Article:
In the latest edition of its Morbidity and Mortality Weekly Report (MMWR) Rural Health Series, researchers at the Centers for Disease Control and Prevention (CDC) examined reported data in the United States to compare rates of incidence and death from cancer in rural and metropolitan areas. The findings show that nonmetropolitan rural areas had lower incidence of cancer but higher rates of death than metropolitan areas.
But not all cancers are the same and geography can play a role in their incidence. Overall, nonmetropolitan counties had higher incidence and death rates for cancers related to smoking, e.g., lung and laryngeal cancers, and those that can be prevented by screening, such as colorectal and cervical cancers.
The CDC’s Behavioral Risk Factor Surveillance System collects data about health-related risk behaviors across the United States and the data there indicates that some risk factors such as tobacco use, excessive body weight, and exposure to cancer-causing agents more commonly reported by rural residents could account for some of the disparities between rural and metropolitan cancer death rates.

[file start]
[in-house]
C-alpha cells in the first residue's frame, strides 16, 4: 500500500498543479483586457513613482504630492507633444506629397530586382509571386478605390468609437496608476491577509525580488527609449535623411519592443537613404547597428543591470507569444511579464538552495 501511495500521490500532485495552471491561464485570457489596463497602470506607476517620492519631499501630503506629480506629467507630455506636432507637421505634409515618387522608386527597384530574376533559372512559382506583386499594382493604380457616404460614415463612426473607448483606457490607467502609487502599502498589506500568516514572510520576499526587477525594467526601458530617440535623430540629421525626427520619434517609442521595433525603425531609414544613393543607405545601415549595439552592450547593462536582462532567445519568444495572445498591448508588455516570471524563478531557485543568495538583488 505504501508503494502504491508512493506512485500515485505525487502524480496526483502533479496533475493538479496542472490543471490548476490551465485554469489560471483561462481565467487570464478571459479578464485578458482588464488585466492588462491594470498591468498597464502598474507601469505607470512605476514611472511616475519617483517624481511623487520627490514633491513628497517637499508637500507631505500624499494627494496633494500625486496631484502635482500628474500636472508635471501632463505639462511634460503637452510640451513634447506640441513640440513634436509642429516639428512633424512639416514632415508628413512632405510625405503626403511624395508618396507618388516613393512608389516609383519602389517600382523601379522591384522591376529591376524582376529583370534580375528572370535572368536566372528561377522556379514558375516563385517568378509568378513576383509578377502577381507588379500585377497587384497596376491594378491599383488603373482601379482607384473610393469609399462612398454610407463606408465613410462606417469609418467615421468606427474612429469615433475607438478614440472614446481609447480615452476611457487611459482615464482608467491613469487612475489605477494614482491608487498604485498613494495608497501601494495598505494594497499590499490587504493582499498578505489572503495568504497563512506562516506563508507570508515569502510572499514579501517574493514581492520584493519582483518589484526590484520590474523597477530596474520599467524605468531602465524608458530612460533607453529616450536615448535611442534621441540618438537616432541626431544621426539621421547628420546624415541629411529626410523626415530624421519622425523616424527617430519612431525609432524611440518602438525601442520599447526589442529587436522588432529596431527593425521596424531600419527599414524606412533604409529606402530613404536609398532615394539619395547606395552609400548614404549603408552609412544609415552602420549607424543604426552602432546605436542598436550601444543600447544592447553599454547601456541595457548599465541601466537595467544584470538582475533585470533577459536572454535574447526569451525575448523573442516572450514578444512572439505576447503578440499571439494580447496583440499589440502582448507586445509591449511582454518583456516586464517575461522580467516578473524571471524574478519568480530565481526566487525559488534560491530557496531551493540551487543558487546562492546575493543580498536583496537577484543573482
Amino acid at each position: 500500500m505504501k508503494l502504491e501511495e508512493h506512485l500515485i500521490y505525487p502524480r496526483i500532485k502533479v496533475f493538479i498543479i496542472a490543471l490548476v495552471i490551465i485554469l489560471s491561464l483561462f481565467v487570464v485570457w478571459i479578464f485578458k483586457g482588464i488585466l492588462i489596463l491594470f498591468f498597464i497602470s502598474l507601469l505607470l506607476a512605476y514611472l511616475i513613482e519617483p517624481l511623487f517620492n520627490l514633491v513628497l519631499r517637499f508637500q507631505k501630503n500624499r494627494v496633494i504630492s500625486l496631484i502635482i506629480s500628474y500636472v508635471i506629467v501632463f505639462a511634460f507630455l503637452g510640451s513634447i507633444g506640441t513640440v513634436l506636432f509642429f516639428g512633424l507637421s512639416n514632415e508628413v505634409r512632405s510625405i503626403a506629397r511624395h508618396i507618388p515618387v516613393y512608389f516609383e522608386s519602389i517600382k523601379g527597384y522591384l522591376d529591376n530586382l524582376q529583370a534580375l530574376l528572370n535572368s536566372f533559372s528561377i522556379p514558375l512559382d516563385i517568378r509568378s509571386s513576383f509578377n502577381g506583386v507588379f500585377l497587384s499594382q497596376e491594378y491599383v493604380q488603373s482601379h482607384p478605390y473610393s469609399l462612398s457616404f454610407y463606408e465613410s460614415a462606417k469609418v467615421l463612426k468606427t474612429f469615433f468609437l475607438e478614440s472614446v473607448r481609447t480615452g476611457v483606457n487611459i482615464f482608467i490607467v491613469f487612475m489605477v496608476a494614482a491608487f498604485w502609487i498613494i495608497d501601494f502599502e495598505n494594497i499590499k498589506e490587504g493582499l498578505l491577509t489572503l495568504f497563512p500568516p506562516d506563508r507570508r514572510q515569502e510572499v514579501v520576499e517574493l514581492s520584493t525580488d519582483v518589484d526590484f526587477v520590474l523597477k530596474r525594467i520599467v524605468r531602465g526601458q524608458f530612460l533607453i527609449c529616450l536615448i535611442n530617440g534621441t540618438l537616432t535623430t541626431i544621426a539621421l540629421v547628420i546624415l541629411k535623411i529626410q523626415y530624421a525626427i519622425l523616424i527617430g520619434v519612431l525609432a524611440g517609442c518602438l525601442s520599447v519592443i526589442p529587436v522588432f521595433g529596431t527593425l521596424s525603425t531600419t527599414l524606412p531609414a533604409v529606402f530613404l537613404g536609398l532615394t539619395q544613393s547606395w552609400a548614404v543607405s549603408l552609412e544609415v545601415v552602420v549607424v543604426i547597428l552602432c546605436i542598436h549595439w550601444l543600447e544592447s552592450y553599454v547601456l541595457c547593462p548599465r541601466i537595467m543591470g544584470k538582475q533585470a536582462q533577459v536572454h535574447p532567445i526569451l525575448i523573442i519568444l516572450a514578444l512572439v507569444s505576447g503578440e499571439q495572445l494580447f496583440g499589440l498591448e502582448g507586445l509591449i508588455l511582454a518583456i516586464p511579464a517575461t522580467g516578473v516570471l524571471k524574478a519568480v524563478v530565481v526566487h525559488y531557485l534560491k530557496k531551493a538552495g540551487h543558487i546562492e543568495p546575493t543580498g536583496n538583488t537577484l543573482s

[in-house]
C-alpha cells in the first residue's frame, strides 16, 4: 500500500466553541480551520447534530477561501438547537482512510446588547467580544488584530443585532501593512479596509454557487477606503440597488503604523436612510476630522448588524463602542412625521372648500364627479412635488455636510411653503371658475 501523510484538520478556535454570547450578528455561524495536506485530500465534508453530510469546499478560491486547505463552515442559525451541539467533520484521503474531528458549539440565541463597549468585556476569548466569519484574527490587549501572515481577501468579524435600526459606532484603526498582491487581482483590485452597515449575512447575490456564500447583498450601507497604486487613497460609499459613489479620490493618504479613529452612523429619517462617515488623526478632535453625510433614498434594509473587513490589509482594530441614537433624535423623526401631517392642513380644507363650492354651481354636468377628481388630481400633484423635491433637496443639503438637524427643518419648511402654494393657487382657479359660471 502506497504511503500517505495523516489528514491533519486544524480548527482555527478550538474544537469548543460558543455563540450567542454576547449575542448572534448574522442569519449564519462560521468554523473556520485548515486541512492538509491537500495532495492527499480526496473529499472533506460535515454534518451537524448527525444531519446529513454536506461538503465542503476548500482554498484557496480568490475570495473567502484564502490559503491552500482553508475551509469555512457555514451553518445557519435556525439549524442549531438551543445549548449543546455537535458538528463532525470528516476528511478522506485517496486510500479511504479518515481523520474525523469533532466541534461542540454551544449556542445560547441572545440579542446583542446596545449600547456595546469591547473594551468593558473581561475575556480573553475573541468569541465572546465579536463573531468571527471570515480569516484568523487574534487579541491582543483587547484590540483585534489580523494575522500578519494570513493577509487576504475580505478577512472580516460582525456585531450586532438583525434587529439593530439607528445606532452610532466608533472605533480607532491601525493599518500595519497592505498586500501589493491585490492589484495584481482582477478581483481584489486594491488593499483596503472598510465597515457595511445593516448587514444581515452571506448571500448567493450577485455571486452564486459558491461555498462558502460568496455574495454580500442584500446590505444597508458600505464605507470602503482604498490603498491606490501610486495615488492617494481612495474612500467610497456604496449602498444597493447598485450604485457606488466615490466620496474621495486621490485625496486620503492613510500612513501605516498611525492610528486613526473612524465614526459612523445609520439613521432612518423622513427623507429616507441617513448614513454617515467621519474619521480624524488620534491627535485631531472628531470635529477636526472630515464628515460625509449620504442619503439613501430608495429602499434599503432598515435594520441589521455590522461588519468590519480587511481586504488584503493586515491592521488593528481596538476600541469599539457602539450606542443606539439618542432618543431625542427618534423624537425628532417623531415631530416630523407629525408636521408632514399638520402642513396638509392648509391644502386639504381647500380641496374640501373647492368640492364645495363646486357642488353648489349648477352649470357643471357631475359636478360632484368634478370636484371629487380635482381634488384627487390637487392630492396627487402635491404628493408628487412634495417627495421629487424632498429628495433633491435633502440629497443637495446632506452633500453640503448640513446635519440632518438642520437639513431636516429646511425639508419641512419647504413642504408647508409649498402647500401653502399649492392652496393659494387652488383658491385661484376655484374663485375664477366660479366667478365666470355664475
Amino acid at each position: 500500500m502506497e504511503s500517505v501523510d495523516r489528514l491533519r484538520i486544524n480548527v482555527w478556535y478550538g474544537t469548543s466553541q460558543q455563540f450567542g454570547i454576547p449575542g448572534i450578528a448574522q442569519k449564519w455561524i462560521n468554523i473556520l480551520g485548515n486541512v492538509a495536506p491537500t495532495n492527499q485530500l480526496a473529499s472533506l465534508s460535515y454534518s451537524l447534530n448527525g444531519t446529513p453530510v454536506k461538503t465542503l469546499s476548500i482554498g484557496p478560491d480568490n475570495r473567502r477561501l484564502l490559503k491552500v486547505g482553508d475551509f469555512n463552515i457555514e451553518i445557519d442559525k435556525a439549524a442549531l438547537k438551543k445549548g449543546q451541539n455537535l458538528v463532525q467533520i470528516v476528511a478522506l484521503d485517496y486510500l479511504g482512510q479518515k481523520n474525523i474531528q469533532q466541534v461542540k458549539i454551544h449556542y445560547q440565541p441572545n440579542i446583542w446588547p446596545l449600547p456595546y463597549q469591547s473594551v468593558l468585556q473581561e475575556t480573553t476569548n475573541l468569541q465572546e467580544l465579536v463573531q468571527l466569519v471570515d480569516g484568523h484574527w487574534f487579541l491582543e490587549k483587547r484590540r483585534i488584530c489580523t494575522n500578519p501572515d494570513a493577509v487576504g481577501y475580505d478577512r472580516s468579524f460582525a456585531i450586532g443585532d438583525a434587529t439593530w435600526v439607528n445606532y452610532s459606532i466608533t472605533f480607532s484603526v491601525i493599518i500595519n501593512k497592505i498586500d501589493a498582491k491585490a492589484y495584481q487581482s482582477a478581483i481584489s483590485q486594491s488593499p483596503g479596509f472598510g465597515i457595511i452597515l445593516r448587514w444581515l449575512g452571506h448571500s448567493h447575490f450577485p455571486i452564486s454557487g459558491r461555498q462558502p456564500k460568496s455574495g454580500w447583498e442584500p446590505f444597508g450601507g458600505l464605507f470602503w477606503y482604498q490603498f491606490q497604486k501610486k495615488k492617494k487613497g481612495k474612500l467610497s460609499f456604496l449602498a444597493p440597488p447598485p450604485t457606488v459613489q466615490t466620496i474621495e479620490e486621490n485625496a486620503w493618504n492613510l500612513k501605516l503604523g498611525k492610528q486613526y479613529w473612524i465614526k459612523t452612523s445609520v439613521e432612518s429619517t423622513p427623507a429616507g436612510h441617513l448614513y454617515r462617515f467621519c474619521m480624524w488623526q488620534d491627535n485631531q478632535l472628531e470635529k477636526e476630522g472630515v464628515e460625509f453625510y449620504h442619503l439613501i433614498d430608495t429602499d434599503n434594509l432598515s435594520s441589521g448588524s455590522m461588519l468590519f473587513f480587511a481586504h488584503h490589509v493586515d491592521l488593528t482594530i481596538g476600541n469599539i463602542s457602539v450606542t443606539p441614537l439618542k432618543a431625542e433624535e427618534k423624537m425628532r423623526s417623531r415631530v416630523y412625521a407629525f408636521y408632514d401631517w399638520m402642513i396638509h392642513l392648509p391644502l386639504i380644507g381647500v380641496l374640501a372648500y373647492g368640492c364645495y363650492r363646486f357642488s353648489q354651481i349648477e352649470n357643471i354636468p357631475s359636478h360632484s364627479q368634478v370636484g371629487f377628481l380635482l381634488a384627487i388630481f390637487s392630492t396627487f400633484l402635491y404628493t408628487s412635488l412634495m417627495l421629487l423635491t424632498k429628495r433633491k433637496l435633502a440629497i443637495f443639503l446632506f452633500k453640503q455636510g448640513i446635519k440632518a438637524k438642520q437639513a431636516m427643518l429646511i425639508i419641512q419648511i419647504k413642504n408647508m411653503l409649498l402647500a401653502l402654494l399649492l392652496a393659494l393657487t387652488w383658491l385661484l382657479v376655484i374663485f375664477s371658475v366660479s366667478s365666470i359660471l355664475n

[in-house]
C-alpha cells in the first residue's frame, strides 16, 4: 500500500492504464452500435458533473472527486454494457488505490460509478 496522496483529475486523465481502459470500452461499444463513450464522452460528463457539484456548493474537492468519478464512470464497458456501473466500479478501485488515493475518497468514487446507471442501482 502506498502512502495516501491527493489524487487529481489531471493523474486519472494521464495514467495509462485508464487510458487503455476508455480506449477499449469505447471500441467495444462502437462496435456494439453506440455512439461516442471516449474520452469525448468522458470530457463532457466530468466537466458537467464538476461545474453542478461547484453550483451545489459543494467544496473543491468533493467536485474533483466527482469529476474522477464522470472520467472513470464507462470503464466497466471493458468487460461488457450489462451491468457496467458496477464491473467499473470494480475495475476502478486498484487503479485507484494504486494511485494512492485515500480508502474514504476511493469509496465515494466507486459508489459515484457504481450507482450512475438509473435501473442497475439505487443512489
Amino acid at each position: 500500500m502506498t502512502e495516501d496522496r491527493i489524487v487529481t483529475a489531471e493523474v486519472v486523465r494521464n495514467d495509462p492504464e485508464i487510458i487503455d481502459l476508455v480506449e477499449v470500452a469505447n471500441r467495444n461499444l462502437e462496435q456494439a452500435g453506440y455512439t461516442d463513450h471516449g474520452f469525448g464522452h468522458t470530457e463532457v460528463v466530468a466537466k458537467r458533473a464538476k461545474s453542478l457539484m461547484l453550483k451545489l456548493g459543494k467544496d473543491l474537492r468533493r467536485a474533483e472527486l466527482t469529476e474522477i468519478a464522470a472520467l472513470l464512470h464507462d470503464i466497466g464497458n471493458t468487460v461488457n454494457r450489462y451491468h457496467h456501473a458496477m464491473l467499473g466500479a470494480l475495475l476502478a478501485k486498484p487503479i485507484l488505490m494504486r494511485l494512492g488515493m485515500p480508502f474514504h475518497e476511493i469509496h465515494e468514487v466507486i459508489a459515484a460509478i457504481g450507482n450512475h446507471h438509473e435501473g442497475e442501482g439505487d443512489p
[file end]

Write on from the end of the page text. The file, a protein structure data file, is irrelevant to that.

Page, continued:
Evidence-based interventions – that is, addressing the problem in ways that have been proven effective – can be used to reduce risk factors at both the individual level and the population level. The report points to some of these interventions in The Guide to Community Preventive Services. For rural-specific guidance, our office recommends resources available at the Rural Health Information Hub.
Researchers indicate that some disparities may be attributed to lack of cancer screening in rural areas, whether testing and follow-up care are unavailable in medically underserved areas or only accessible through health insurance. The U.S. Preventive Services Task Force recommends cancer screening as an important aspect of cancer prevention and control because it can detect cancer at treatable stages.